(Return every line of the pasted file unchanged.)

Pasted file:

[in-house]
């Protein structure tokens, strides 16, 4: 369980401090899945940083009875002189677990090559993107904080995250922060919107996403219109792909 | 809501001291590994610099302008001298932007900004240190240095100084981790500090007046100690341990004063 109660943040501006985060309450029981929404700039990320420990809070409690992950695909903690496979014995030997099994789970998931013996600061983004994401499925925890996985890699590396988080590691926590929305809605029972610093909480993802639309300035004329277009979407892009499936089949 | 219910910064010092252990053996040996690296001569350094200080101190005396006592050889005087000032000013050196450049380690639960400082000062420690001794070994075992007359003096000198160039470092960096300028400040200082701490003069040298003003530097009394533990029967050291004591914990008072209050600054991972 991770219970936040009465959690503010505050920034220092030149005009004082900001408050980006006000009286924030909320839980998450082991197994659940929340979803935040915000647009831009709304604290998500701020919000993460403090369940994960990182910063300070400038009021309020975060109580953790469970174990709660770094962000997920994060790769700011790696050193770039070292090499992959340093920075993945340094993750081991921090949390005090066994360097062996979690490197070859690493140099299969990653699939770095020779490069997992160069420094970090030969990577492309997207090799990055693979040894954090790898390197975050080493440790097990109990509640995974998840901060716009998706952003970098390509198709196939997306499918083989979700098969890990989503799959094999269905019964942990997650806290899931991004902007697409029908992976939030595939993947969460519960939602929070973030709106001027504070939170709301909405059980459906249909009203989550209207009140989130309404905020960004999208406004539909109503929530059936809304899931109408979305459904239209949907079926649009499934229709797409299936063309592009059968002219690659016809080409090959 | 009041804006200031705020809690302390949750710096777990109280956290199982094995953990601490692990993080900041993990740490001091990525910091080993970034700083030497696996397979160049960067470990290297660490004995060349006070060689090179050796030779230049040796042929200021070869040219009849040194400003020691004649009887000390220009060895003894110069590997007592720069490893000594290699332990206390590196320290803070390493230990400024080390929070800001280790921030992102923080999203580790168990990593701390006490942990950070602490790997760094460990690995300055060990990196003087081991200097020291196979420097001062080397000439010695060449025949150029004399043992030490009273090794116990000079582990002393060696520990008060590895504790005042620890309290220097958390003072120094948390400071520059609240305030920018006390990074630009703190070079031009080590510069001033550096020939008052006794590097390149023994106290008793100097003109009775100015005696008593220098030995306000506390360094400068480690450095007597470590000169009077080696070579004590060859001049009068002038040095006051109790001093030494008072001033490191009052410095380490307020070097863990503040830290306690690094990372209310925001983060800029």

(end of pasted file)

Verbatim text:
[in-house]
């Protein structure tokens, strides 16, 4: 369980401090899945940083009875002189677990090559993107904080995250922060919107996403219109792909 | 809501001291590994610099302008001298932007900004240190240095100084981790500090007046100690341990004063 109660943040501006985060309450029981929404700039990320420990809070409690992950695909903690496979014995030997099994789970998931013996600061983004994401499925925890996985890699590396988080590691926590929305809605029972610093909480993802639309300035004329277009979407892009499936089949 | 219910910064010092252990053996040996690296001569350094200080101190005396006592050889005087000032000013050196450049380690639960400082000062420690001794070994075992007359003096000198160039470092960096300028400040200082701490003069040298003003530097009394533990029967050291004591914990008072209050600054991972 991770219970936040009465959690503010505050920034220092030149005009004082900001408050980006006000009286924030909320839980998450082991197994659940929340979803935040915000647009831009709304604290998500701020919000993460403090369940994960990182910063300070400038009021309020975060109580953790469970174990709660770094962000997920994060790769700011790696050193770039070292090499992959340093920075993945340094993750081991921090949390005090066994360097062996979690490197070859690493140099299969990653699939770095020779490069997992160069420094970090030969990577492309997207090799990055693979040894954090790898390197975050080493440790097990109990509640995974998840901060716009998706952003970098390509198709196939997306499918083989979700098969890990989503799959094999269905019964942990997650806290899931991004902007697409029908992976939030595939993947969460519960939602929070973030709106001027504070939170709301909405059980459906249909009203989550209207009140989130309404905020960004999208406004539909109503929530059936809304899931109408979305459904239209949907079926649009499934229709797409299936063309592009059968002219690659016809080409090959 | 009041804006200031705020809690302390949750710096777990109280956290199982094995953990601490692990993080900041993990740490001091990525910091080993970034700083030497696996397979160049960067470990290297660490004995060349006070060689090179050796030779230049040796042929200021070869040219009849040194400003020691004649009887000390220009060895003894110069590997007592720069490893000594290699332990206390590196320290803070390493230990400024080390929070800001280790921030992102923080999203580790168990990593701390006490942990950070602490790997760094460990690995300055060990990196003087081991200097020291196979420097001062080397000439010695060449025949150029004399043992030490009273090794116990000079582990002393060696520990008060590895504790005042620890309290220097958390003072120094948390400071520059609240305030920018006390990074630009703190070079031009080590510069001033550096020939008052006794590097390149023994106290008793100097003109009775100015005696008593220098030995306000506390360094400068480690450095007597470590000169009077080696070579004590060859001049009068002038040095006051109790001093030494008072001033490191009052410095380490307020070097863990503040830290306690690094990372209310925001983060800029």